SCRANTON – On Sunday afternoon, 230 couples and their families celebrated their 25th and 50th anniversaries with a wedding anniversary celebration Mass at St. Peter’s Cathedral.
The annual Mass gives the church community an opportunity to come together to celebrate the sacrament of marriage, Bill Genello, spokesperson for the Scranton Diocese, said.
“We look to you, our anniversary couples, for a powerful lesson and example of what it means to truly embrace the pattern of the life of Jesus in our lives,” said the Bishop of Scranton Joseph C. Bambera.
Couples from as far away as Milford came to attend the heart warming hour-and-a half-long Mass and to renew their wedding vows. Genello said an invitation was sent out to all the parishes within the 11 counties covered by the Diocese of Scranton.
The cathedral was filled to capacity with about 800 of the faithful. Other guests were directed across the street to the former Holy Cross High School of Scranton to view the ceremony on television. A reception was held in the former Holy Cross High School after the Mass.
Bambera told audience of all ages that happiness is not always a point of marriage, but there are tremendous opportunities for happiness. Marriage is filled with meaning and purpose, he said.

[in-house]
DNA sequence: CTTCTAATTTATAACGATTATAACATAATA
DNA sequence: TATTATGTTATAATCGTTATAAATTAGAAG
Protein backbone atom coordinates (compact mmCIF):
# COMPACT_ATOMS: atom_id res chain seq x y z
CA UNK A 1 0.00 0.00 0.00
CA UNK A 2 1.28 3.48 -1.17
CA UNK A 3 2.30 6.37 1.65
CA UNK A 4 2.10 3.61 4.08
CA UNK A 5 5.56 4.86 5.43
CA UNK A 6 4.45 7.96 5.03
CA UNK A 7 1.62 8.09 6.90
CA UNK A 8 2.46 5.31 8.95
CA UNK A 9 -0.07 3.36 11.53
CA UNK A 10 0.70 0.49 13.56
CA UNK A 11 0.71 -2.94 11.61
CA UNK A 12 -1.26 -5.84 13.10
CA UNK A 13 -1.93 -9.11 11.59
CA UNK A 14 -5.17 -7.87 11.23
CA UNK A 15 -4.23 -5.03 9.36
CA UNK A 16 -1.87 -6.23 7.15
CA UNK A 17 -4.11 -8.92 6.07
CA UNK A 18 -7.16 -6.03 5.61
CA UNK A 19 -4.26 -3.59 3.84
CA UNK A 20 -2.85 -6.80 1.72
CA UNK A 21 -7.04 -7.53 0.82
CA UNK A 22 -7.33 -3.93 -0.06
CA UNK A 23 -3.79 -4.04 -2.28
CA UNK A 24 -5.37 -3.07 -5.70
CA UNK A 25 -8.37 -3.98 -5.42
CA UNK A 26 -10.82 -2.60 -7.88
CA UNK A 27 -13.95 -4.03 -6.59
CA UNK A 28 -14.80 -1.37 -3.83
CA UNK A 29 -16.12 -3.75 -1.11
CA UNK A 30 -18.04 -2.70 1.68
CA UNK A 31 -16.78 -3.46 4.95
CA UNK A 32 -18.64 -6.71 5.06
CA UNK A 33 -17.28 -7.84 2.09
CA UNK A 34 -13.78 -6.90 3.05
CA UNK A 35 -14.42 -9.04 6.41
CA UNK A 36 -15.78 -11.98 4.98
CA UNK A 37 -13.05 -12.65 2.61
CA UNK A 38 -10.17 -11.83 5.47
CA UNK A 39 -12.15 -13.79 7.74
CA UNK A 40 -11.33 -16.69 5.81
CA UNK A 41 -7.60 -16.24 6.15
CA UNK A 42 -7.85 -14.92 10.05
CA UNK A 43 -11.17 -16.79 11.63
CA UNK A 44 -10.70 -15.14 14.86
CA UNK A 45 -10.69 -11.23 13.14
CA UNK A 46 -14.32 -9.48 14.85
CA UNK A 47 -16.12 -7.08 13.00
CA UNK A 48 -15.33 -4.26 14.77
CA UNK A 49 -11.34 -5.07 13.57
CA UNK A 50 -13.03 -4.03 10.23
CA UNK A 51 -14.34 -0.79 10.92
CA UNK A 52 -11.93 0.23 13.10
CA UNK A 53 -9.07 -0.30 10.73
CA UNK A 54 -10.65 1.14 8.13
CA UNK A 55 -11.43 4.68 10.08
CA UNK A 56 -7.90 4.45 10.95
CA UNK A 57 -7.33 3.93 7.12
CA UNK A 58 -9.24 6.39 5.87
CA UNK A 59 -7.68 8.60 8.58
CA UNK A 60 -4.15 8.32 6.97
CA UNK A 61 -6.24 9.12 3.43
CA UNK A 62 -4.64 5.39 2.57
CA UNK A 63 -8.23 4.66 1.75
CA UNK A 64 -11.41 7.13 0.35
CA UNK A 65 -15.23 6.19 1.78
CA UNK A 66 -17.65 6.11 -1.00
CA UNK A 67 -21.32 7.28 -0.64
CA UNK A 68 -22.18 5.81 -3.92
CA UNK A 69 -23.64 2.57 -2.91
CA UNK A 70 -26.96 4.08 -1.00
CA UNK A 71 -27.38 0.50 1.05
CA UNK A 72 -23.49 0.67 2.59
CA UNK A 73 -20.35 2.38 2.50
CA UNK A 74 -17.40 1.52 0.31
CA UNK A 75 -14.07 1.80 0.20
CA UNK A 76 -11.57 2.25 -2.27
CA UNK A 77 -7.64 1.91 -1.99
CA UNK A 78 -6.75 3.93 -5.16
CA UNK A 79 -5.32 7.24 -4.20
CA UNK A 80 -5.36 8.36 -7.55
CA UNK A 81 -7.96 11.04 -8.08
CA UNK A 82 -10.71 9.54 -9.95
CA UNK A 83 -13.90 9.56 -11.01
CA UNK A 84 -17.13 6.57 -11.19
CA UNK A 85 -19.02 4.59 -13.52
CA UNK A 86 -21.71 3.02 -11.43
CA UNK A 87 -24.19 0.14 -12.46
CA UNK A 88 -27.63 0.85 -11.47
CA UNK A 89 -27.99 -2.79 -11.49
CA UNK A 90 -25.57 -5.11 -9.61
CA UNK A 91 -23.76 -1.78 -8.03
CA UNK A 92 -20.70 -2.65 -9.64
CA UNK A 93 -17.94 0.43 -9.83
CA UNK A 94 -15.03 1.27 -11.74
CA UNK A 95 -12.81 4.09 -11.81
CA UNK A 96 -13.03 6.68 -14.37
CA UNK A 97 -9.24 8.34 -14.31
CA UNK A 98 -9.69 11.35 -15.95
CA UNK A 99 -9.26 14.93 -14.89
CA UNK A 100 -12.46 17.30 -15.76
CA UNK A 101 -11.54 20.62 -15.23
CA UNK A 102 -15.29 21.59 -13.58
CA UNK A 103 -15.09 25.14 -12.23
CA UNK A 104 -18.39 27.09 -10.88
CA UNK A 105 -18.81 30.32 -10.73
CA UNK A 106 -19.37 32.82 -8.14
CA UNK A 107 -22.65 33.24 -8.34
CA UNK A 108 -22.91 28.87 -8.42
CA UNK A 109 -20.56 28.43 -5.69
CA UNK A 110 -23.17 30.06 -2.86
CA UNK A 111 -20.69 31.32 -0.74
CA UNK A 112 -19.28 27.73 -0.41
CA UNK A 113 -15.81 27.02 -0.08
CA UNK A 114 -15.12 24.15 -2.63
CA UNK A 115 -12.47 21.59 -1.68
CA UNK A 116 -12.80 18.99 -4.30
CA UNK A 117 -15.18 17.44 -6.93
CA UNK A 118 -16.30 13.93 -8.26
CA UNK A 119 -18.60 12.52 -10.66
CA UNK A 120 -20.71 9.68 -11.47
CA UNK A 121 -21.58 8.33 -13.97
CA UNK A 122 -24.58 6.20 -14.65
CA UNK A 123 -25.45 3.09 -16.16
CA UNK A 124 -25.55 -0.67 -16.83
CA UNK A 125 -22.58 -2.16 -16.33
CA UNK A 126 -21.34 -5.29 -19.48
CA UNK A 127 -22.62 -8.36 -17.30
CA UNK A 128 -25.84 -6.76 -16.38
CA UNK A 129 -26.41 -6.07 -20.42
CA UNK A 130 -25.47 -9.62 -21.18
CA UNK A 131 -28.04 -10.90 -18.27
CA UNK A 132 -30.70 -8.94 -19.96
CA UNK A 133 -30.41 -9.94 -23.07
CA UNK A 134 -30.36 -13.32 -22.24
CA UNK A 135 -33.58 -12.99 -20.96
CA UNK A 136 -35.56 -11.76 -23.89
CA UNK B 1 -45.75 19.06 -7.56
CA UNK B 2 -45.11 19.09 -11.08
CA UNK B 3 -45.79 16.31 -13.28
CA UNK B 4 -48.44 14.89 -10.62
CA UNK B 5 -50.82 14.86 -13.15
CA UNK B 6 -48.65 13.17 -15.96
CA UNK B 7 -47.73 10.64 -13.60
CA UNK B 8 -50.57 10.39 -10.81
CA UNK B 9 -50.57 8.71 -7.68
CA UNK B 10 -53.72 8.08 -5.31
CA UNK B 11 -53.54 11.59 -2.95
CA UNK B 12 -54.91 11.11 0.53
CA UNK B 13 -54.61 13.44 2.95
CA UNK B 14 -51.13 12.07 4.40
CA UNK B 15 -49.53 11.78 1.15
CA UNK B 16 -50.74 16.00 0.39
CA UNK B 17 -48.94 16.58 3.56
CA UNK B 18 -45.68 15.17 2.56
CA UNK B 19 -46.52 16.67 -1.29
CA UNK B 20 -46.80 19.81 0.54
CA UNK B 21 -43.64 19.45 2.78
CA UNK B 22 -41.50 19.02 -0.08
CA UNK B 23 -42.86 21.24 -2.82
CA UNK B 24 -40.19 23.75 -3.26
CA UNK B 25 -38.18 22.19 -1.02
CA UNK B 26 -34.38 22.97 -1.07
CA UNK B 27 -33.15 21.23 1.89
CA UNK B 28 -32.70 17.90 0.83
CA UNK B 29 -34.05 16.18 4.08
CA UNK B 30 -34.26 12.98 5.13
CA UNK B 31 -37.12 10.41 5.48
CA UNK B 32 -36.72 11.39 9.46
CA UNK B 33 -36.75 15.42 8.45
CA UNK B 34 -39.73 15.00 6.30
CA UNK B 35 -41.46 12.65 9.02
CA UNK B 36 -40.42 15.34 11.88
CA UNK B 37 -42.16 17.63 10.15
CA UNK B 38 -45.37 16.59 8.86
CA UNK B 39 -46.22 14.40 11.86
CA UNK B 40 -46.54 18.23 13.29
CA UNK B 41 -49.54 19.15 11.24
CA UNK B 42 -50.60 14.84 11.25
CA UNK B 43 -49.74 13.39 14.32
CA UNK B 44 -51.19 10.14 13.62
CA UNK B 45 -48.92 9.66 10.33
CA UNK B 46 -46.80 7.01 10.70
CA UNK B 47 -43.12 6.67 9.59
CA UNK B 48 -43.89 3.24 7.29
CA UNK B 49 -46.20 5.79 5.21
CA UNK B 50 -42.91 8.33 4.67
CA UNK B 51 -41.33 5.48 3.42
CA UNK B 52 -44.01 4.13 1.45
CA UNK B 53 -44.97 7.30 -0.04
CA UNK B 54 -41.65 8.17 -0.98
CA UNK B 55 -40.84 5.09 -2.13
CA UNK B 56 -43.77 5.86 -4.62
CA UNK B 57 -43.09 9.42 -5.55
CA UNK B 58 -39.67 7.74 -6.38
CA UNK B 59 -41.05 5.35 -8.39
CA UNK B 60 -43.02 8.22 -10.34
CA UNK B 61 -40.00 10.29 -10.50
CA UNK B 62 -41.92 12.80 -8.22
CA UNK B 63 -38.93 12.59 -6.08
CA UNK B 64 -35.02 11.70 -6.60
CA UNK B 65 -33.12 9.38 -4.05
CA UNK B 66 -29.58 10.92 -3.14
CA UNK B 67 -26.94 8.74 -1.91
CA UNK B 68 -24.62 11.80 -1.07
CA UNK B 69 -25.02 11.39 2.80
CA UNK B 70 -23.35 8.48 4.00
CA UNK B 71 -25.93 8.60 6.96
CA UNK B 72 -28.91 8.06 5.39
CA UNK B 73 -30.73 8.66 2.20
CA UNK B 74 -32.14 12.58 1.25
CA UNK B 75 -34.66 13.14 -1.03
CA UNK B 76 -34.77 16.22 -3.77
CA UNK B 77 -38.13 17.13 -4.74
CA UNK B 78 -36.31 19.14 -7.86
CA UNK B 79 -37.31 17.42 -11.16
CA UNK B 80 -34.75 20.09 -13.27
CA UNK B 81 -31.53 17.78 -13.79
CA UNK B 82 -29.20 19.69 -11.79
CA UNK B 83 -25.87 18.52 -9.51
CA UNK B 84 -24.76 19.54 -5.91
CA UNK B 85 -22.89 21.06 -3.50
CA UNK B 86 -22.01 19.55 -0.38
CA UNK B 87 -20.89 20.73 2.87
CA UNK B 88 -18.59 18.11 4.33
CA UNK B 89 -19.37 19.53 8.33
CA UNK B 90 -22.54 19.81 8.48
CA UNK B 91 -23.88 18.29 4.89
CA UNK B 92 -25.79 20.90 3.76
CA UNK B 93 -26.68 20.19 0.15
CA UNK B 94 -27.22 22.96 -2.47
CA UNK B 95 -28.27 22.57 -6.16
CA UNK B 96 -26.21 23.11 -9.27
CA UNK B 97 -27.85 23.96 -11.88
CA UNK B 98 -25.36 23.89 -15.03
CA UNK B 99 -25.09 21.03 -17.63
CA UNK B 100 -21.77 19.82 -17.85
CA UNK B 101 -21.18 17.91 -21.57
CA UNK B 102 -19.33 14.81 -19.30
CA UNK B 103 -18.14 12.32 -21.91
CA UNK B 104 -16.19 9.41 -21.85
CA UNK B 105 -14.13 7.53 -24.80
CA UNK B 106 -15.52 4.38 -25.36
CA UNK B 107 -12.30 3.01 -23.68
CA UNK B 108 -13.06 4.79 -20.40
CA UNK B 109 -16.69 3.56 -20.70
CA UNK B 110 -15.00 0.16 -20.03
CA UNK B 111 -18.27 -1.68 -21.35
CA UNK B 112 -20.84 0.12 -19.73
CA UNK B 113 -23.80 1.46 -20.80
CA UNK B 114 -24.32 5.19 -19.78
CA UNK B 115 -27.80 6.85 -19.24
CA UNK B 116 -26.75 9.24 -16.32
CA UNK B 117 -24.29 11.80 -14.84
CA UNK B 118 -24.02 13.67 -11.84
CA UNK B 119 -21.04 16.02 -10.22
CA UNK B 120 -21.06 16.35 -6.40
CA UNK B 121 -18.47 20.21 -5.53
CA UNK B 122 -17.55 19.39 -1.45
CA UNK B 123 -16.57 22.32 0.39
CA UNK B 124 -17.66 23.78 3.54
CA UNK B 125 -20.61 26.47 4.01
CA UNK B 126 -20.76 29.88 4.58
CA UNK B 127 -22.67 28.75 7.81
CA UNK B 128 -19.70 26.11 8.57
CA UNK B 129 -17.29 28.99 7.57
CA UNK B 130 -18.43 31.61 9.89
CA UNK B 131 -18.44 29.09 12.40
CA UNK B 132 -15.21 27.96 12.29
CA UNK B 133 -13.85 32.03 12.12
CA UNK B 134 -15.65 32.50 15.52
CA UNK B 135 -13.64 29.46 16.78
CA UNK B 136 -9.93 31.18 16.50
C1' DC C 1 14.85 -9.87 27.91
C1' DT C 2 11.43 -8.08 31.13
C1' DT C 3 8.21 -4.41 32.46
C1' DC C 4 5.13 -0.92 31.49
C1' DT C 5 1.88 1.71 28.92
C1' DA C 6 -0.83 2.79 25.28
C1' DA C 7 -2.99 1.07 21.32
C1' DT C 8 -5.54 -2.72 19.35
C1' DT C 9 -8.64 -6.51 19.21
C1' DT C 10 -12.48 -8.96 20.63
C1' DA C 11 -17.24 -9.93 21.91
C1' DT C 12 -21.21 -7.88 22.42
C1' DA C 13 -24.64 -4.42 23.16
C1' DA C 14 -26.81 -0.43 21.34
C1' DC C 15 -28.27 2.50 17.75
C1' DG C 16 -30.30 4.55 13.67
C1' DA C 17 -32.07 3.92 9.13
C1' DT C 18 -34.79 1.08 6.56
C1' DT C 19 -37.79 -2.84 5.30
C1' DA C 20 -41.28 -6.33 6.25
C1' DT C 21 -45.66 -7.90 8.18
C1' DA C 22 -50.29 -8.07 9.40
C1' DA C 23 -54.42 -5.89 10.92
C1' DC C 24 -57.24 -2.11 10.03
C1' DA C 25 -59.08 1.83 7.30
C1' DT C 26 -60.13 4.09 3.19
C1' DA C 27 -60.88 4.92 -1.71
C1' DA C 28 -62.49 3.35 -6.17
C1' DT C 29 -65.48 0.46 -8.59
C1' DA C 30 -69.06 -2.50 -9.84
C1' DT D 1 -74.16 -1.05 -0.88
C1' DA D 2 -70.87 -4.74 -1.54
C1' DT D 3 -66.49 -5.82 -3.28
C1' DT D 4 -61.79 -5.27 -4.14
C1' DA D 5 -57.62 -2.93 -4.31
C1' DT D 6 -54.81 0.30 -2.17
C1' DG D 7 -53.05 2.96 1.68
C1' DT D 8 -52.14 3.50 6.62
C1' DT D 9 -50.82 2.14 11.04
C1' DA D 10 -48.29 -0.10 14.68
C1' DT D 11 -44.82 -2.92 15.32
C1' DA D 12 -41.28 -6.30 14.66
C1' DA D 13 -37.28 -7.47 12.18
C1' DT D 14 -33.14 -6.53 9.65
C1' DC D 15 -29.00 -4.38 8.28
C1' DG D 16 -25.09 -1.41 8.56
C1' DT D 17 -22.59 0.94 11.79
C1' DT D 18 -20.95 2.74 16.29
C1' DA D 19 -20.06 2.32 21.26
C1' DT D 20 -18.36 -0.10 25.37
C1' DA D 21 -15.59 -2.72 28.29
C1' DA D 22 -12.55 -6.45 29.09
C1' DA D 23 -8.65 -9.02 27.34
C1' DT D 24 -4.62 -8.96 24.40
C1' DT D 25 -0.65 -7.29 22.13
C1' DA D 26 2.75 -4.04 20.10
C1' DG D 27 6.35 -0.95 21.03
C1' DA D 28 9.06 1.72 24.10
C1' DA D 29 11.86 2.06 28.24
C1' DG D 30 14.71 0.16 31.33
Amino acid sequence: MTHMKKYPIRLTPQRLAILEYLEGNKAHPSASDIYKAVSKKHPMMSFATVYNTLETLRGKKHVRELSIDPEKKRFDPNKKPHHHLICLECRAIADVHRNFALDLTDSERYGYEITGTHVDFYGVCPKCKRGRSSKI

Reflecting back at his own parents’ 50th anniversary, the bishop recalled asking them what goes thorough a person’s mind after 50 years together.
“My father, a man of few words, responded with words of gratitude to my mother and gratitude to God for the gift of her and the family he helped bring into the world,” Bambera said.
He said his mother answered the question by saying they made commitment to each other and had to live up to that.
“She said, ‘There were struggles and joys, disappointments and good times, tears and laughter.’ She said ‘Marriage means more after 50 years because we worked at it,’ ” Bambera said.
The point of a good marriage, the bishop said, is seeking out the good in the each other and those born from the union. Recognizing this is a counter-cultural view, he said, but it is rooted in natural law based on the love Jesus had for his church.
“It is a love that found Jesus loving completely to the point of losing his life,” Bambera said.
After recognizing the effort and sacrifices the couples endured to reach the milestone, the bishop had the couples turned to face one another within the pews. Many held hands and looked deeply into each other’s eyes. The husbands began by repeating the words as Bishop Bambera renewed their wedding vows. Then the wives did the same.
After the Mass, John and Carmella Gibbons of Swoyersville said they had celebrated their 54th wedding anniversary on Feb. 2. Their secret to a long marriage was to keep their faith in God.
“You have to take the good with the bad,” Carmella said.
Celebrating their 50th anniversary this December, Nicholas and Geraldine Anzelmi of West Pittston, agreed there were tough times and good times.
Encouraged by his wife, Nicholas jokingly said they never mentioned divorce during their marriage, but murder was mentioned often.
“We were meant to be together,” Geraldine said.